Opportunities, Limitations and Constraints

Where, as a result of completing the gap analysis it is shown that there may be a need to reform the existing regulatory framework, certain wider policy considerations should be taken into account. These should be identified, where possible, so that they can be considered when reforms are designed. It has to be remembered that a one size fits all mindset does not work. Legislations are drawn based on a country’s particular circumstances. Model legislation that cannot be drafted in the context of local conditions should be avoided. However, it is useful to examine the work carried out at the international level, successful and unsuccessful case studies, relevant guidelines or key principles.

It is an irony and a truism that extreme flood events represent the largest political window of opportunity for changes to the legal and institutional framework for flood management. However, this will not automatically be to the betterment of the flood management system. It is a delicate balance which politicians need to maintain in their political response to a large flood event, reassuring the population and at the same time keeping in view a long-term perspective of sustainable development. As such, after an extreme flood event, with mounting public pressure for more protection from floods, it is tempting for political leaders to reassure the population by (re-)adopting a flood “control” policy, suggesting that massive public investment into flood defences (apparently more visible) could solve the problem alone, without addressing the whole array of flood management options, which are possibly less visible. It may therefore be advisable to be politically prepared for such an event in order to be able to use the political momentum and turn it into popular support for a balanced or integrated approach to flood management. In this sense, the application of this Rapid Legal Assessment Tool may be an aid in identifying legislative or institutional reform requirements before an extreme flood occurs.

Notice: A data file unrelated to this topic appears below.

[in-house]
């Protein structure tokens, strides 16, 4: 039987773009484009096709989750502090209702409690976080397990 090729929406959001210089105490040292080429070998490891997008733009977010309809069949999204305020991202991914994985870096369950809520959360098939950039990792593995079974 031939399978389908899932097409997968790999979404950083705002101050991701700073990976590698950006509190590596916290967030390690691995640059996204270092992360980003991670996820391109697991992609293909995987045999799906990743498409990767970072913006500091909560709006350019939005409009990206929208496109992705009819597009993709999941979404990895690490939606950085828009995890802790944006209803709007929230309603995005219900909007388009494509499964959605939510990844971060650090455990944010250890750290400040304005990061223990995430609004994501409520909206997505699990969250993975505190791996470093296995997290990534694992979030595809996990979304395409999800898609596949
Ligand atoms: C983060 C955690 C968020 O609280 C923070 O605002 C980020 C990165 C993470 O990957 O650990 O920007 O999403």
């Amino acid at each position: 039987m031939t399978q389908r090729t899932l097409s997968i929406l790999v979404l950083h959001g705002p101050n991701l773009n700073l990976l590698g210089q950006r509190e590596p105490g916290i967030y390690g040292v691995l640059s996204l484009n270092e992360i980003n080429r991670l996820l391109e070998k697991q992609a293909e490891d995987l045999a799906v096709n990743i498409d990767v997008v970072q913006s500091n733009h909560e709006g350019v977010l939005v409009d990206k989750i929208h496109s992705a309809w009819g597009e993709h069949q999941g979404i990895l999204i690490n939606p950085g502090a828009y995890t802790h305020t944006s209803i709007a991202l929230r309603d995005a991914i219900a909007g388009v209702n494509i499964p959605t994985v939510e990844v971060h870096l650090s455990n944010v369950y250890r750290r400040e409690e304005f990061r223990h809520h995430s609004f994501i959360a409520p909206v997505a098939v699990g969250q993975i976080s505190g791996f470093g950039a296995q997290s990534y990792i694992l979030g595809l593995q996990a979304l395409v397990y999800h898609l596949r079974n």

It is important to create a system that is clear and unambiguous, flexible and at the same time robust for its effective implementation, compliance and enforcement. In practice, and for various reasons, it may not be immediately possible to implement the reforms identified as required in order to promote Integrated Flood Management. It could be that a State lacks the financial or institutional capacity to design and implement the necessary reforms within the flood management sphere. A variety of legal issues may arise as a result of the reform process that need to be anticipated and addressed in the legislative framework. As a reform proposal for Integrated Flood Management will necessarily affect several line ministries, cooperation among those ministries will be a critical success factor that may in any case not be easy to provide for. Legislative reform may be hindered due to poor governance arrangements within a country, including poor law enforcement services. In the case of transboundary basins, poor relationships with other basin States also deter the process of reform.

A successful legal framework is one that is adaptive and responds to changing conditions by providing a clear sense of direction. An ongoing process of developing detailed and legally binding management plans, within the context of such clear legislative guidelines, can provide the desired adaptive capacity.


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